‘High Court youth’ suffer behind bars, ECESR report

Hend Kortam
3 Min Read

A lawyer from the Egyptian Centre for Social and Economic Rights (ECESR) who recently visited Osama Sabri in Wadi El-Natrun prison said Sabri’s physical health condition is good but his psychological health is “turbulent and volatile.”

ECESR released a report on Thursday detailing Sabri’s conditions behind bars. Sabri is one of four people who were arrested on 6 June 2012 outside the High Court where judges were holding a sit-in.

The report said Sabri was found to be treated in a “dry manner”, he felt that time was passing very slowly and suffered from frustration. Sabri was quoted in the report as telling his mother, “I am starting to adjust and get used to the daily conditions in prison, I do not know what life outside is like.”

The report stated that the Sabri and the three arrested along with him suffered “maltreatment and neglect as well as torture in the first few months of incarceration for the sake of revenge,” inside Wadi El-Natrun prison. It added that they contracted various diseases like cold, colic, skin allergy and continuous itching.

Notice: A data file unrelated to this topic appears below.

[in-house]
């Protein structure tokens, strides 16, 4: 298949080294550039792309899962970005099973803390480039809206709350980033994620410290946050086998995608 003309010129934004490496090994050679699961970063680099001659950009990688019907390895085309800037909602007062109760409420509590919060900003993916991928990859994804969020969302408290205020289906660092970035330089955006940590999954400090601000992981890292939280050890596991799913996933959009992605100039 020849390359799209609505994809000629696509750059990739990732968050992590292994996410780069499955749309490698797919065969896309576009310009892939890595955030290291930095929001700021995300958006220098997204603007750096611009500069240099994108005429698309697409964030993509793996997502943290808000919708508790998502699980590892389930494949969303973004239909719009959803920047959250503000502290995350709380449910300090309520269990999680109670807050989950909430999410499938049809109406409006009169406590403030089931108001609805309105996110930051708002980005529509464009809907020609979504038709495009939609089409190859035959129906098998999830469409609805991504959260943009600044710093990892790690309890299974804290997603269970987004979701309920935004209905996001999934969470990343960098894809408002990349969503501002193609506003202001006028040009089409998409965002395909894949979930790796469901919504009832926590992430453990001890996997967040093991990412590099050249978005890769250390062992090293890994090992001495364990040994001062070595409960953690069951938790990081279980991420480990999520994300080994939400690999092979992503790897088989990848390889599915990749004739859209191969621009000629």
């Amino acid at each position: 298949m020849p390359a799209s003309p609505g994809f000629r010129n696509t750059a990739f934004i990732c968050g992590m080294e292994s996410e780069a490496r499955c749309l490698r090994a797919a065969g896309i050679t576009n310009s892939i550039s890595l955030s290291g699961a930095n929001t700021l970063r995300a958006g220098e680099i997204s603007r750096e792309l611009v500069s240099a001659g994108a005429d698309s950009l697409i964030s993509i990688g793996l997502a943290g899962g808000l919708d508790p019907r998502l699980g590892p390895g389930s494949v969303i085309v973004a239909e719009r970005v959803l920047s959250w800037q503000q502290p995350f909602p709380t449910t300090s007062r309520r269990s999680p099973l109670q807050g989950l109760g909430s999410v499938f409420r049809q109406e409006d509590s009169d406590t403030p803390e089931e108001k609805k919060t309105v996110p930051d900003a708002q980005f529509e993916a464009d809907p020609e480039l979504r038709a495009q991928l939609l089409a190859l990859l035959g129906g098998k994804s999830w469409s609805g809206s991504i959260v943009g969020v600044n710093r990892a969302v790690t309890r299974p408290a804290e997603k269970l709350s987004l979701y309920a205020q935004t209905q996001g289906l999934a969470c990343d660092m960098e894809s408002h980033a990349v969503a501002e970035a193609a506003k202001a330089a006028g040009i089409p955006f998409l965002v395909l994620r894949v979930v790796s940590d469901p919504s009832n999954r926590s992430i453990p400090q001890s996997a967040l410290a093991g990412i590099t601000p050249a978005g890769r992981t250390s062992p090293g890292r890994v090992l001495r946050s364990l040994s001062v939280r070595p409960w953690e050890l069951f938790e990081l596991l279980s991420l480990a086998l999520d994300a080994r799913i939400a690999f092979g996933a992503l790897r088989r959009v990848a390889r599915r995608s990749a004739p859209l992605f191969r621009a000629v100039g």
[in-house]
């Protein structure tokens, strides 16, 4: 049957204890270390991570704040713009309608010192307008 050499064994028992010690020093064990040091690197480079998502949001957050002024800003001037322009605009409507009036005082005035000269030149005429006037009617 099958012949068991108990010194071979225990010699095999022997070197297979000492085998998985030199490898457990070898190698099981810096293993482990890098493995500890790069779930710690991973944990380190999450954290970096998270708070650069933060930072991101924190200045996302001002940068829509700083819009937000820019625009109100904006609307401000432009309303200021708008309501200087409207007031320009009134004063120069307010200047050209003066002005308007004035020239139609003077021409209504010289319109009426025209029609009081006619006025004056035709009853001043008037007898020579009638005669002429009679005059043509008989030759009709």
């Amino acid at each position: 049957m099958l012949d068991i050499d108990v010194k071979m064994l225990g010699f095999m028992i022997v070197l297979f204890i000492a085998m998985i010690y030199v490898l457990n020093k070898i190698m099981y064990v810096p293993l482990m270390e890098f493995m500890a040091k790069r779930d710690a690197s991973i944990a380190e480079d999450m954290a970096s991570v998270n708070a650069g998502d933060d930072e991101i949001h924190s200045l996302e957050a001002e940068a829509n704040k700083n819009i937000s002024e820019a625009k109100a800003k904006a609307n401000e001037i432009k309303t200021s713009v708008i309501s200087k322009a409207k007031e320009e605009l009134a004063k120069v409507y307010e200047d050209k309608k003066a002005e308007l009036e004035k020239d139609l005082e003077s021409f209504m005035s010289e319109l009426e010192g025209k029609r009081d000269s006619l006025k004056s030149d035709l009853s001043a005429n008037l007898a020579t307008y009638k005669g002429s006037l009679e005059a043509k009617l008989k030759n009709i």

The other three arrested and sentenced along with Sabri are Nahed Sherif, Mohamed Atef and Kamal Mohamed. The four were charged with damaging the High Court building, assaulting High Court employees and “thuggery,” the report said. The ECESR report described their arrest as “random.”

 In addition three judges were also arrested, Ahmed Al-Shafei, Mohamed Al-Morshedy, and Karim Mohamed Ahmed. The judges were acquitted but the other four detainees were sentenced to two years in prison. The sentence was upheld upon appeal.

Last October, former President Mohammed Morsi issued a decree granting all “revolutionary prisoners” amnesty but Sabri and the other three were not included on the list of people the pardon applies to. A complaint was lodged to get their names on the list. It was only looked into after nine months and was rejected. Due to the nature of the charges brought against them, they cannot be discharged after spending half or three quarters of their sentence.

Sabri’s father had said last year that at first no one knew where Sabri was until four days of his arrest had passed.  After he finally managed to reach his son, Sabri told his father that he was beaten and tortured in Al-Azbakeya police station. Mohamed Atef’s mother, Nagla Ahmed, had also said her son was tortured and humiliated during detention.

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